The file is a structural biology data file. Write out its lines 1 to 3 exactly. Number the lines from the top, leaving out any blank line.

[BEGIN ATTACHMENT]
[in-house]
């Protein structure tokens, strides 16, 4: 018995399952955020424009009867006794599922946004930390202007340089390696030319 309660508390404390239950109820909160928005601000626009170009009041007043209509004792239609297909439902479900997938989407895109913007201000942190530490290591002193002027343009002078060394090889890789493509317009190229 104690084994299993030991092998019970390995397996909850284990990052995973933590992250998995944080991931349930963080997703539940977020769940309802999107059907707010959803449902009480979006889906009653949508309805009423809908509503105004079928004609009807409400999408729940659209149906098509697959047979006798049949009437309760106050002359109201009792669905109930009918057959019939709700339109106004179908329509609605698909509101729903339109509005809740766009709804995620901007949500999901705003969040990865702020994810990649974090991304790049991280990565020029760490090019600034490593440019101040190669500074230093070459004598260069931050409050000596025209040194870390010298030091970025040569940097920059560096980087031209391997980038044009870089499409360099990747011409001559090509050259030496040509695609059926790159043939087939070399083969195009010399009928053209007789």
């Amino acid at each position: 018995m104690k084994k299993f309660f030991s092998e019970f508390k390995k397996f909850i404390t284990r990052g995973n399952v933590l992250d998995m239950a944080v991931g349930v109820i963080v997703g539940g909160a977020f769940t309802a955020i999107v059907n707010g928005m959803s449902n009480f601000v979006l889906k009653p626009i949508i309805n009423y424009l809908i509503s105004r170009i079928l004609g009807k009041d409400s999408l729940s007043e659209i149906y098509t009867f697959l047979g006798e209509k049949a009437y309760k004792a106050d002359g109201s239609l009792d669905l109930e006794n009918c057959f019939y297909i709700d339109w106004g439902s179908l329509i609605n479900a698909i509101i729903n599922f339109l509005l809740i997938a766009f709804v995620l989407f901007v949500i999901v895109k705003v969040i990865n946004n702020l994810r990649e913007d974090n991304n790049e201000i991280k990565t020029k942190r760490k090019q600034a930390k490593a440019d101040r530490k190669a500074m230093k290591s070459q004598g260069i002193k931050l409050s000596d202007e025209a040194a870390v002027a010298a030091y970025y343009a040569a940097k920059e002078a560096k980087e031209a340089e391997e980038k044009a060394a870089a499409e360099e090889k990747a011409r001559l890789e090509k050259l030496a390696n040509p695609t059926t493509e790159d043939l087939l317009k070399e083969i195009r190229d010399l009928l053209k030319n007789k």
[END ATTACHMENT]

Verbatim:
[in-house]
């Protein structure tokens, strides 16, 4: 018995399952955020424009009867006794599922946004930390202007340089390696030319 309660508390404390239950109820909160928005601000626009170009009041007043209509004792239609297909439902479900997938989407895109913007201000942190530490290591002193002027343009002078060394090889890789493509317009190229 104690084994299993030991092998019970390995397996909850284990990052995973933590992250998995944080991931349930963080997703539940977020769940309802999107059907707010959803449902009480979006889906009653949508309805009423809908509503105004079928004609009807409400999408729940659209149906098509697959047979006798049949009437309760106050002359109201009792669905109930009918057959019939709700339109106004179908329509609605698909509101729903339109509005809740766009709804995620901007949500999901705003969040990865702020994810990649974090991304790049991280990565020029760490090019600034490593440019101040190669500074230093070459004598260069931050409050000596025209040194870390010298030091970025040569940097920059560096980087031209391997980038044009870089499409360099990747011409001559090509050259030496040509695609059926790159043939087939070399083969195009010399009928053209007789």
């Amino acid at each position: 018995m104690k084994k299993f309660f030991s092998e019970f508390k390995k397996f909850i404390t284990r990052g995973n399952v933590l992250d998995m239950a944080v991931g349930v109820i963080v997703g539940g909160a977020f769940t309802a955020i999107v059907n707010g928005m959803s449902n009480f601000v979006l889906k009653p626009i949508i309805n009423y424009l809908i509503s105004r170009i079928l004609g009807k009041d409400s999408l729940s007043e659209i149906y098509t009867f697959l047979g006798e209509k049949a009437y309760k004792a106050d002359g109201s239609l009792d669905l109930e006794n009918c057959f019939y297909i709700d339109w106004g439902s179908l329509i609605n479900a698909i509101i729903n599922f339109l509005l809740i997938a766009f709804v995620l989407f901007v949500i999901v895109k705003v969040i990865n946004n702020l994810r990649e913007d974090n991304n790049e201000i991280k990565t020029k942190r760490k090019q600034a930390k490593a440019d101040r530490k190669a500074m230093k290591s070459q004598g260069i002193k931050l409050s000596d202007e025209a040194a870390v002027a010298a030091y970025y343009a040569a940097k920059e002078a560096k980087e031209a340089e391997e980038k044009a060394a870089a499409e360099e090889k990747a011409r001559l890789e090509k050259l030496a390696n040509p695609t059926t493509e790159d043939l087939l317009k070399e083969i195009r190229d010399l009928l053209k030319n007789k």